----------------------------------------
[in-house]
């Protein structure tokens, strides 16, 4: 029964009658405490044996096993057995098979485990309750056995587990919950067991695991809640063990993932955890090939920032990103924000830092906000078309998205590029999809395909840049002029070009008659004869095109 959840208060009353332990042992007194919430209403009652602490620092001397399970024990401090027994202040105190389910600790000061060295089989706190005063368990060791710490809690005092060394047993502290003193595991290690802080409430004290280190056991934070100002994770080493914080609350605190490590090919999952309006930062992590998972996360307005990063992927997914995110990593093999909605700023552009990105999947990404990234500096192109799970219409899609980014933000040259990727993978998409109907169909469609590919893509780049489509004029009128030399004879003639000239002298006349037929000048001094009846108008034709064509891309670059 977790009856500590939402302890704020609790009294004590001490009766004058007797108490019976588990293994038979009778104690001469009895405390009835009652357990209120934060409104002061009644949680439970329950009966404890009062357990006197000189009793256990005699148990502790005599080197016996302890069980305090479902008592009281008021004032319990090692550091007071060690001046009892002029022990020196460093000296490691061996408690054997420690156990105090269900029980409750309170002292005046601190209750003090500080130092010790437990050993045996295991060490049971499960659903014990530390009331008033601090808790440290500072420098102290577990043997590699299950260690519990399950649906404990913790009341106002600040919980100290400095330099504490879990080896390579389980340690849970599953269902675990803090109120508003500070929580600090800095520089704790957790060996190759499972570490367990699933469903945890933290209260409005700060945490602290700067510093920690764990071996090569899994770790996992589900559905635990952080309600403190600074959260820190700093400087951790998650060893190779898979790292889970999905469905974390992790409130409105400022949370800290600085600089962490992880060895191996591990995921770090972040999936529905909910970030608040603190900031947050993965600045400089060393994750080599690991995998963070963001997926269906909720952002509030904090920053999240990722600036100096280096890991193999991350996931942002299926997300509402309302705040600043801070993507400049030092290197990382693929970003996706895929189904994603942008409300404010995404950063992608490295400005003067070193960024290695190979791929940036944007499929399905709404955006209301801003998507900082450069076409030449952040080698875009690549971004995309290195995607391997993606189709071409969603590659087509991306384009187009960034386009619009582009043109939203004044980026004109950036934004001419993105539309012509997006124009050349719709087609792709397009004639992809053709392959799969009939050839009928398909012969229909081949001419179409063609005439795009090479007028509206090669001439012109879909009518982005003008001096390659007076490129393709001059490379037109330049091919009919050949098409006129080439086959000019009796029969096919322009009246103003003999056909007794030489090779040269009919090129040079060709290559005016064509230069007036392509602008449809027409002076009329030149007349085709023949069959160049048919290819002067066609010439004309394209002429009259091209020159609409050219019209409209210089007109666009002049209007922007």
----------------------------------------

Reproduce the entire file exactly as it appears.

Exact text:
[in-house]
């Protein structure tokens, strides 16, 4: 029964009658405490044996096993057995098979485990309750056995587990919950067991695991809640063990993932955890090939920032990103924000830092906000078309998205590029999809395909840049002029070009008659004869095109 959840208060009353332990042992007194919430209403009652602490620092001397399970024990401090027994202040105190389910600790000061060295089989706190005063368990060791710490809690005092060394047993502290003193595991290690802080409430004290280190056991934070100002994770080493914080609350605190490590090919999952309006930062992590998972996360307005990063992927997914995110990593093999909605700023552009990105999947990404990234500096192109799970219409899609980014933000040259990727993978998409109907169909469609590919893509780049489509004029009128030399004879003639000239002298006349037929000048001094009846108008034709064509891309670059 977790009856500590939402302890704020609790009294004590001490009766004058007797108490019976588990293994038979009778104690001469009895405390009835009652357990209120934060409104002061009644949680439970329950009966404890009062357990006197000189009793256990005699148990502790005599080197016996302890069980305090479902008592009281008021004032319990090692550091007071060690001046009892002029022990020196460093000296490691061996408690054997420690156990105090269900029980409750309170002292005046601190209750003090500080130092010790437990050993045996295991060490049971499960659903014990530390009331008033601090808790440290500072420098102290577990043997590699299950260690519990399950649906404990913790009341106002600040919980100290400095330099504490879990080896390579389980340690849970599953269902675990803090109120508003500070929580600090800095520089704790957790060996190759499972570490367990699933469903945890933290209260409005700060945490602290700067510093920690764990071996090569899994770790996992589900559905635990952080309600403190600074959260820190700093400087951790998650060893190779898979790292889970999905469905974390992790409130409105400022949370800290600085600089962490992880060895191996591990995921770090972040999936529905909910970030608040603190900031947050993965600045400089060393994750080599690991995998963070963001997926269906909720952002509030904090920053999240990722600036100096280096890991193999991350996931942002299926997300509402309302705040600043801070993507400049030092290197990382693929970003996706895929189904994603942008409300404010995404950063992608490295400005003067070193960024290695190979791929940036944007499929399905709404955006209301801003998507900082450069076409030449952040080698875009690549971004995309290195995607391997993606189709071409969603590659087509991306384009187009960034386009619009582009043109939203004044980026004109950036934004001419993105539309012509997006124009050349719709087609792709397009004639992809053709392959799969009939050839009928398909012969229909081949001419179409063609005439795009090479007028509206090669001439012109879909009518982005003008001096390659007076490129393709001059490379037109330049091919009919050949098409006129080439086959000019009796029969096919322009009246103003003999056909007794030489090779040269009919090129040079060709290559005016064509230069007036392509602008449809027409002076009329030149007349085709023949069959160049048919290819002067066609010439004309394209002429009259091209020159609409050219019209409209210089007109666009002049209007922007």